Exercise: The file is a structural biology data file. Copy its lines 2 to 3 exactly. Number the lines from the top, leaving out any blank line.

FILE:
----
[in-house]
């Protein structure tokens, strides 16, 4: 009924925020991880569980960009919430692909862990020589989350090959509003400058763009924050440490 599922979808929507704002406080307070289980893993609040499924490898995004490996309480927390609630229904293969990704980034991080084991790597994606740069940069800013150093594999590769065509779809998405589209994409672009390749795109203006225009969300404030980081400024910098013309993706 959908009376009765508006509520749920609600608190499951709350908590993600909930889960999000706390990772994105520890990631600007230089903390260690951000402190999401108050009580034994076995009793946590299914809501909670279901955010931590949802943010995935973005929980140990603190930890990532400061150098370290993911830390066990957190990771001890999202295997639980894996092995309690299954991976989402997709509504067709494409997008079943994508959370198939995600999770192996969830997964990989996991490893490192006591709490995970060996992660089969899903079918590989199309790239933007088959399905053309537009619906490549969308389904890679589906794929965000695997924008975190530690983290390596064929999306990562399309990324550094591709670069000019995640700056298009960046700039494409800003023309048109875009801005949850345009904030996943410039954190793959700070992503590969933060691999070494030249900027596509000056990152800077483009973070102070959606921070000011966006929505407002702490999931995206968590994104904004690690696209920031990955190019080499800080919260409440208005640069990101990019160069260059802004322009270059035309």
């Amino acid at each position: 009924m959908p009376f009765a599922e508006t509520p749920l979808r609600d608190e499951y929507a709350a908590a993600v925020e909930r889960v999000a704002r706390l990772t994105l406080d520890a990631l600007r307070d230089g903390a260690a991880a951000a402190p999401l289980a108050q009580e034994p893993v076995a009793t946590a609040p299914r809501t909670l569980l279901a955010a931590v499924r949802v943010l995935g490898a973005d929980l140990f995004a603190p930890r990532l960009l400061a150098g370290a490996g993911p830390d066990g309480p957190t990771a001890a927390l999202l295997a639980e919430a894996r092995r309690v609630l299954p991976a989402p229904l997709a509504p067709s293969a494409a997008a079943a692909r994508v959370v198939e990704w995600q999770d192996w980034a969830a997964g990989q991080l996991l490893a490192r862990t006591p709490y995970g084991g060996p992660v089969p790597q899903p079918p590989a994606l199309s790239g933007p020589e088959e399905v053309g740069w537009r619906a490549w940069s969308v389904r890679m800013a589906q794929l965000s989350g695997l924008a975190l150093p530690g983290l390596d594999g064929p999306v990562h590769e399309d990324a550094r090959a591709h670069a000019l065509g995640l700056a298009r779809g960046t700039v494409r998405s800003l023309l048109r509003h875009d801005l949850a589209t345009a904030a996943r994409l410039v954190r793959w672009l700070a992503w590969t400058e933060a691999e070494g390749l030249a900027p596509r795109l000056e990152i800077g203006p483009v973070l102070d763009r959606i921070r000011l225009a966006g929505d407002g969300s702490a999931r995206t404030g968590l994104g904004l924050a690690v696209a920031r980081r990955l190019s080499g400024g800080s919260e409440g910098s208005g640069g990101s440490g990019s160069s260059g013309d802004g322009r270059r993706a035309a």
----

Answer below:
């Protein structure tokens, strides 16, 4: 009924925020991880569980960009919430692909862990020589989350090959509003400058763009924050440490 599922979808929507704002406080307070289980893993609040499924490898995004490996309480927390609630229904293969990704980034991080084991790597994606740069940069800013150093594999590769065509779809998405589209994409672009390749795109203006225009969300404030980081400024910098013309993706 959908009376009765508006509520749920609600608190499951709350908590993600909930889960999000706390990772994105520890990631600007230089903390260690951000402190999401108050009580034994076995009793946590299914809501909670279901955010931590949802943010995935973005929980140990603190930890990532400061150098370290993911830390066990957190990771001890999202295997639980894996092995309690299954991976989402997709509504067709494409997008079943994508959370198939995600999770192996969830997964990989996991490893490192006591709490995970060996992660089969899903079918590989199309790239933007088959399905053309537009619906490549969308389904890679589906794929965000695997924008975190530690983290390596064929999306990562399309990324550094591709670069000019995640700056298009960046700039494409800003023309048109875009801005949850345009904030996943410039954190793959700070992503590969933060691999070494030249900027596509000056990152800077483009973070102070959606921070000011966006929505407002702490999931995206968590994104904004690690696209920031990955190019080499800080919260409440208005640069990101990019160069260059802004322009270059035309």
């Amino acid at each position: 009924m959908p009376f009765a599922e508006t509520p749920l979808r609600d608190e499951y929507a709350a908590a993600v925020e909930r889960v999000a704002r706390l990772t994105l406080d520890a990631l600007r307070d230089g903390a260690a991880a951000a402190p999401l289980a108050q009580e034994p893993v076995a009793t946590a609040p299914r809501t909670l569980l279901a955010a931590v499924r949802v943010l995935g490898a973005d929980l140990f995004a603190p930890r990532l960009l400061a150098g370290a490996g993911p830390d066990g309480p957190t990771a001890a927390l999202l295997a639980e919430a894996r092995r309690v609630l299954p991976a989402p229904l997709a509504p067709s293969a494409a997008a079943a692909r994508v959370v198939e990704w995600q999770d192996w980034a969830a997964g990989q991080l996991l490893a490192r862990t006591p709490y995970g084991g060996p992660v089969p790597q899903p079918p590989a994606l199309s790239g933007p020589e088959e399905v053309g740069w537009r619906a490549w940069s969308v389904r890679m800013a589906q794929l965000s989350g695997l924008a975190l150093p530690g983290l390596d594999g064929p999306v990562h590769e399309d990324a550094r090959a591709h670069a000019l065509g995640l700056a298009r779809g960046t700039v494409r998405s800003l023309l048109r509003h875009d801005l949850a589209t345009a904030a996943r994409l410039v954190r793959w672009l700070a992503w590969t400058e933060a691999e070494g390749l030249a900027p596509r795109l000056e990152i800077g203006p483009v973070l102070d763009r959606i921070r000011l225009a966006g929505d407002g969300s702490a999931r995206t404030g968590l994104g904004l924050a690690v696209a920031r980081r990955l190019s080499g400024g800080s919260e409440g910098s208005g640069g990101s440490g990019s160069s260059g013309d802004g322009r270059r993706a035309a």